Voting Their Interests

A recent post described a confrontation between the author of a book on American “whiteness” and a group of Neo-Nazis who attended his book signing in order to let him know that “Christian” white guys intend to remain in charge of America.

Jonathan Metzl, the author whose book signing was crashed had a column in the Washington Post referencing the intrusion; in it, he insisted that America needs to have a genuine discussion about whiteness.

It’s time to talk about what it means to be white in the United States.

That’s what I was trying to do Saturday afternoon at the Politics and Prose bookstore in Northwest Washington when I was interruptedby a group of white nationalists. Ironically, the protesters’ chant — “This land is our land” — served only to reinforce my point.

For too long, many white Americans have avoided this conversation, and we’ve done so for a reason: We don’t have to see the color white. Race scholarsoften arguethat white privilege broadly means not needing to reflect on whiteness. White is the default setting, the assumed norm. A white American does not have to think about being white when walking down the street — while people marked as not-white are often noticedand surveilled. White people have the superpower of invisibility.

Metzl noted that the rhetoric employed by Trump focuses on a white identity characterized  by shared resentments. In researching his book, Metzl spent eight years studying how what he calls the “politics of racial resentment” have harmed working-class white communities.

I traveled across southern and midwestern states to track the everyday effects of anti-government, anti-immigrant politics and policies. Time and again, I found that the material realities of working-class white lives are made worse not by immigrants and citizens of color — but by GOP policies that promise greatness but deliver despair.

Metzl isn’t the only researcher who has come to this conclusion–far from it. And when an article or book documents the harms done to the white working class by the policies of the GOP, when researchers and pundits point out that Trump’s base will be those most negatively affected by his sabotage of the ACA, or the idiocy of his tariffs, etc. etc.–the conversation will veer to a predictable lament and question: why are these people voting against their own interests?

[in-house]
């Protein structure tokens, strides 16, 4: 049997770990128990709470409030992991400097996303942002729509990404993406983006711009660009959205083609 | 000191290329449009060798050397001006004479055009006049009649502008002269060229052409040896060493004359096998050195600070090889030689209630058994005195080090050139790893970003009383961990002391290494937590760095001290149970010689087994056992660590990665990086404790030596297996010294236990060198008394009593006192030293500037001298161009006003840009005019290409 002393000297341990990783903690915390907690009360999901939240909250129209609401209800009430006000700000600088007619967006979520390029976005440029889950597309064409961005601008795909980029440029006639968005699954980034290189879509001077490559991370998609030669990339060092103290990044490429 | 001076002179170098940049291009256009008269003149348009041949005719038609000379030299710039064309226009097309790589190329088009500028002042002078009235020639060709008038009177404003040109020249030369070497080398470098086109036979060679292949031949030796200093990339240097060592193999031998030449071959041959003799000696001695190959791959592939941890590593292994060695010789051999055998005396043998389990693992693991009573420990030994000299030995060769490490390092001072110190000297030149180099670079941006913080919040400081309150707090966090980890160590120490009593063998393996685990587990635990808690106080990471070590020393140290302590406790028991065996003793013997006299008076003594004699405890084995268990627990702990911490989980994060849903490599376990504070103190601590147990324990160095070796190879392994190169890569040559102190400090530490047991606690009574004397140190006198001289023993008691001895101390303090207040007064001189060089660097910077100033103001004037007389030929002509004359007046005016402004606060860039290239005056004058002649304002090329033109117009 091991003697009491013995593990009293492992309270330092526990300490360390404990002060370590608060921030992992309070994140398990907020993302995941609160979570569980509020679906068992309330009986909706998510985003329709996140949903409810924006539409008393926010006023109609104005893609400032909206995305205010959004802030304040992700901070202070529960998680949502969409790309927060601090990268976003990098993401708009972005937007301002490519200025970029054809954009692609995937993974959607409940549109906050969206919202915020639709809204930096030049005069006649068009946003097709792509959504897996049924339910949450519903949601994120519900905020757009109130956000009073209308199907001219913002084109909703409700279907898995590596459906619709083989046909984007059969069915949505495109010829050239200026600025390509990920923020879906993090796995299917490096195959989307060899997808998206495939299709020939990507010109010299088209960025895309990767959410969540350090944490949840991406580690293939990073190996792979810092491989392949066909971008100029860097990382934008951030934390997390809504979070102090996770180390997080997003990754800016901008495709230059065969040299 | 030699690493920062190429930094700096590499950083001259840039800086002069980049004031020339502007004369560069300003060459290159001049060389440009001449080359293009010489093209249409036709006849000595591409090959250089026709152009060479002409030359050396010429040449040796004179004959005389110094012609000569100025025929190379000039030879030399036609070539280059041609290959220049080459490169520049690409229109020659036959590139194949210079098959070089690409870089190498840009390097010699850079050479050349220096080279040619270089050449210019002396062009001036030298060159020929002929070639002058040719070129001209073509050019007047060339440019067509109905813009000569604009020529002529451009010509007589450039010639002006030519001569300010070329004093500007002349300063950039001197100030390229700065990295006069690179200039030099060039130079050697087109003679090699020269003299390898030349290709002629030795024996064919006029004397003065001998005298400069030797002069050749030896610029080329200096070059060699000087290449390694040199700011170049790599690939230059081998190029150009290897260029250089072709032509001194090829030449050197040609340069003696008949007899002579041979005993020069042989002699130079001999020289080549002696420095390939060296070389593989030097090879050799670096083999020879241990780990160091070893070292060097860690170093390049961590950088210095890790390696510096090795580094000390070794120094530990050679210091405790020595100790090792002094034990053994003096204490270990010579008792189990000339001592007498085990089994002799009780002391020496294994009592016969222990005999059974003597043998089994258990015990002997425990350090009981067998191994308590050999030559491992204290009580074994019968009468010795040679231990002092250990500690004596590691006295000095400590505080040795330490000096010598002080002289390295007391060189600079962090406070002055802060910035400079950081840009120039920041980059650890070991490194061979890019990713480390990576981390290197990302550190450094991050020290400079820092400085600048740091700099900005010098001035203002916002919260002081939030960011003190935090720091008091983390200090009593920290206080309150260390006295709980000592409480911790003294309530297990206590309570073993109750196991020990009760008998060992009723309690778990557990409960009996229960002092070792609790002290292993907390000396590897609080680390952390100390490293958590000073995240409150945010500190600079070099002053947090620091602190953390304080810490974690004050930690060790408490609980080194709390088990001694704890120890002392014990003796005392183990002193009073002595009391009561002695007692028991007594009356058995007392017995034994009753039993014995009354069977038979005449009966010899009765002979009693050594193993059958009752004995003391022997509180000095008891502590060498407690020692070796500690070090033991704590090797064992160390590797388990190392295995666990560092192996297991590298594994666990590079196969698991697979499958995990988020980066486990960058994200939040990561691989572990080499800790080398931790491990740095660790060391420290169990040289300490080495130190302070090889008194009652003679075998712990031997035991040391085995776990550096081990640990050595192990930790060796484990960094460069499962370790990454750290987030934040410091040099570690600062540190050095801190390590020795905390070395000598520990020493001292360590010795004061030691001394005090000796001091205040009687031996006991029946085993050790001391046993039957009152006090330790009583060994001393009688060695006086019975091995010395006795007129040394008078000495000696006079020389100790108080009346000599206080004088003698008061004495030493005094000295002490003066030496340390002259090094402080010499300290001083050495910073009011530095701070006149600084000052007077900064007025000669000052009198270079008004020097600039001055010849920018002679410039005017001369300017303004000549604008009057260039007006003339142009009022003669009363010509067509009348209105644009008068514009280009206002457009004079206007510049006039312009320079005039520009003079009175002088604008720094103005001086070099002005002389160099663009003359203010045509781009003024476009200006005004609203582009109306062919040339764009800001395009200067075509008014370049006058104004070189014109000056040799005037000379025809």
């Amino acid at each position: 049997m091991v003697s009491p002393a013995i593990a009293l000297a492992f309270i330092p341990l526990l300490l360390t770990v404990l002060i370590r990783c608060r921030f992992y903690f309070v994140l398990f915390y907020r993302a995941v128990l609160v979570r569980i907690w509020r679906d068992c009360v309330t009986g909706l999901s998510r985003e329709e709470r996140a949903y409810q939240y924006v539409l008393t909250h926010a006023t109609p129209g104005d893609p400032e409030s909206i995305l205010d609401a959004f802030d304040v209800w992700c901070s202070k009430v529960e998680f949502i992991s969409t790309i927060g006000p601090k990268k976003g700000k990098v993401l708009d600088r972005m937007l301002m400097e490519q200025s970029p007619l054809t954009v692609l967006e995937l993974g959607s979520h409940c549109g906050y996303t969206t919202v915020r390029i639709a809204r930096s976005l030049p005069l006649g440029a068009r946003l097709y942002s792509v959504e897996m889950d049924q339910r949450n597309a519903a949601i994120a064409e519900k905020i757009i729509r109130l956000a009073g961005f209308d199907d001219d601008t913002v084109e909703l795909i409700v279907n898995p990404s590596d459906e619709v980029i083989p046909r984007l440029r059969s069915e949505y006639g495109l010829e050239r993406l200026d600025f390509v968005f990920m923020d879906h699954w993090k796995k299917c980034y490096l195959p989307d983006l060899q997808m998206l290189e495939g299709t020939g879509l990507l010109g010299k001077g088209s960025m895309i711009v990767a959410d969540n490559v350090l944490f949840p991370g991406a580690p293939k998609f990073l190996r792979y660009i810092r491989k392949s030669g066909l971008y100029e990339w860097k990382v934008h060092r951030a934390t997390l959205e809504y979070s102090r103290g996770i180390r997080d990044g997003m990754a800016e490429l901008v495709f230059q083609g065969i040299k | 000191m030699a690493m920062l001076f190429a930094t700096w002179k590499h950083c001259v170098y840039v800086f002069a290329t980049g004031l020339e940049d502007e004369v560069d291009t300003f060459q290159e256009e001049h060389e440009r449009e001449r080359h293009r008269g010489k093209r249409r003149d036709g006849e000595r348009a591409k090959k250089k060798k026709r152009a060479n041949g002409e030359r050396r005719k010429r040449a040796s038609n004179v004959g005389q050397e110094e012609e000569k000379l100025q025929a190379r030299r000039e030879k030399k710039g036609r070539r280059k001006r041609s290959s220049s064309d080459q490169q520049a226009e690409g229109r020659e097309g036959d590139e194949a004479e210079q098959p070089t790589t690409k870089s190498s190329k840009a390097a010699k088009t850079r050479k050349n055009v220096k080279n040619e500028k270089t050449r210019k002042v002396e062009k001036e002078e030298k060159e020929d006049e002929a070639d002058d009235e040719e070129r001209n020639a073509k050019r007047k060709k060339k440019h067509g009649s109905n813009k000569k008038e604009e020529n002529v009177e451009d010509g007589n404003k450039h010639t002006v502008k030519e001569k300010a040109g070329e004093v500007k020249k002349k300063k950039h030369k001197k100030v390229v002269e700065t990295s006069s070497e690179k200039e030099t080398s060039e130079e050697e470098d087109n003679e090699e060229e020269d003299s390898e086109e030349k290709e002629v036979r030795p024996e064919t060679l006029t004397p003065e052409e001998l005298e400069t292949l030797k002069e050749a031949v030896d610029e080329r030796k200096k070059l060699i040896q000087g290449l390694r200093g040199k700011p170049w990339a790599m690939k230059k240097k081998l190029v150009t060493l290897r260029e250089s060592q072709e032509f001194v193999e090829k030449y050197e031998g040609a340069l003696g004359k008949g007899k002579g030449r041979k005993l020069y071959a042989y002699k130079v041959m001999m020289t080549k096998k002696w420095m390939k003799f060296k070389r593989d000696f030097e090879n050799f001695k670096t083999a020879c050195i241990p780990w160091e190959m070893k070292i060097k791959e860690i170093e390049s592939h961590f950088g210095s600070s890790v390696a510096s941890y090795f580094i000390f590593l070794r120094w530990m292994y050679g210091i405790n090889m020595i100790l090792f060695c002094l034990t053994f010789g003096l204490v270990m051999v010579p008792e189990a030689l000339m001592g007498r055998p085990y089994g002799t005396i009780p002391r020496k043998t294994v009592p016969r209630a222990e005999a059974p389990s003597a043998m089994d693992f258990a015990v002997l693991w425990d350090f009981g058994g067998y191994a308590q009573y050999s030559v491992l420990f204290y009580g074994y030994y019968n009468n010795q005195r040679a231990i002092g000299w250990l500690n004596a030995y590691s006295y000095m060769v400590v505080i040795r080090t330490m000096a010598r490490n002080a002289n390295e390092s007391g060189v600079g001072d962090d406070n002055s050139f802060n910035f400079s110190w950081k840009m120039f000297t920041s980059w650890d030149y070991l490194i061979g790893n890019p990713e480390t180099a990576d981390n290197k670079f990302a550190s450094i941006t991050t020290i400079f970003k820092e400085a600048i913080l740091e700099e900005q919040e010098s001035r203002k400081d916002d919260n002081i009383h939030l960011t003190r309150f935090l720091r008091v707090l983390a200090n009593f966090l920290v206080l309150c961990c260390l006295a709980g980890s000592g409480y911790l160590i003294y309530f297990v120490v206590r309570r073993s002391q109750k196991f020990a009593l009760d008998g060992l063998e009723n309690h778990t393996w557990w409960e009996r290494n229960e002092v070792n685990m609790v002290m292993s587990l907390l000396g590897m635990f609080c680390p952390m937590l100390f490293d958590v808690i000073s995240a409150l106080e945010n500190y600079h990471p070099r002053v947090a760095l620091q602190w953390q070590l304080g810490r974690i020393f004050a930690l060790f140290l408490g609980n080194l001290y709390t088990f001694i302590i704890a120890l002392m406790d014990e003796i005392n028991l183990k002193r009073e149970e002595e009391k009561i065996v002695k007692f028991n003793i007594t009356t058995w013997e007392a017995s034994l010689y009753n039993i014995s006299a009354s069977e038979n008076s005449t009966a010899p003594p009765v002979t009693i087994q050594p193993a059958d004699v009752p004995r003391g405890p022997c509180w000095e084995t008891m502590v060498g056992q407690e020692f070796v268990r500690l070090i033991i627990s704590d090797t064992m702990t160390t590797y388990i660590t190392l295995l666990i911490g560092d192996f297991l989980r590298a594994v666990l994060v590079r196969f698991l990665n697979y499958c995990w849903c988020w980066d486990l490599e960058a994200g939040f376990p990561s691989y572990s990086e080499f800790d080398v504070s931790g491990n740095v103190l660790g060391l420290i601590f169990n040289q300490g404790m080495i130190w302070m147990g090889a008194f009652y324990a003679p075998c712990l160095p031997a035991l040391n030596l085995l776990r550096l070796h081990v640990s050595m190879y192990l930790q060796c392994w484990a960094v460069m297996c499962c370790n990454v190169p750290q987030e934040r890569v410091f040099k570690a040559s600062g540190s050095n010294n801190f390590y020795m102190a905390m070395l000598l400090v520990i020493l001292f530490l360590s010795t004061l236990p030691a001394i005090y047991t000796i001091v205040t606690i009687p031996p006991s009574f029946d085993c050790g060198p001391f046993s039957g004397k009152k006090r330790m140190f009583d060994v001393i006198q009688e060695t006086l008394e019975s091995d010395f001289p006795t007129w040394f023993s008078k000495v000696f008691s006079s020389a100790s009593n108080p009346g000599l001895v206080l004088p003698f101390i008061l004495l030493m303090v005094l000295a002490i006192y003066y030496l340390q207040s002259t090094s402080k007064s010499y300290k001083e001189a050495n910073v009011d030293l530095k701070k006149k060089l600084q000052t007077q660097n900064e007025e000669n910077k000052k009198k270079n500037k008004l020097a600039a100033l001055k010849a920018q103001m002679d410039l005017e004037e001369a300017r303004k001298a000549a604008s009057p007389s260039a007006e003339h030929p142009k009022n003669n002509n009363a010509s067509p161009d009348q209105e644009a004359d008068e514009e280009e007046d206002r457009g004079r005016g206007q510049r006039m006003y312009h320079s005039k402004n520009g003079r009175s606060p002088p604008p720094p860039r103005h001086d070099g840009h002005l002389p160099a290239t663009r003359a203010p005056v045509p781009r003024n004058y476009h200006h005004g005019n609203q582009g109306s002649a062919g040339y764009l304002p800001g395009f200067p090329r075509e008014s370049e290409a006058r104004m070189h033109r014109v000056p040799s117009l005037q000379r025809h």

Metzl’s book–and his experience at the bookstore–should provide the answer. These people aren’t voting against their interests. They’re voting against what reasonable people believe their interests should be. They should base their votes on policies affecting their incomes, their access to healthcare, the education of their children… policies that have a direct effect on the quality of their lives.

But that isn’t how the people in Trump’s base define their interests.

The “heartland” folks that Metzl interviewed define their interest as maintaining the fiction of white superiority. Their overriding interest is in preventing erosion of their privilege. They believe passionately in what Metzl calls “zero sum” formulations of race relations — in a world where there’s only a finite amount of power, and a finite supply of resources, and where having to share either means there will be less for them.

Fortunately, not all white working class people define their interests in this way. It’s doubtful that even a majority are “zero sum” voters, although far too many are.

As Metzl writes,

During my research, I saw countless examples of white Americans in the reddest of red counties who were proud of their conservative values but also understood their moral obligation to immigrants and citizens of color. In other words, they were willing to see their privilege and to begin the work of dismantling it.

The others–the voters whose entire self-image is invested in the importance of their white skin–are a big problem. But the problem isn’t that they aren’t “voting their interests.”

The problem is, they are.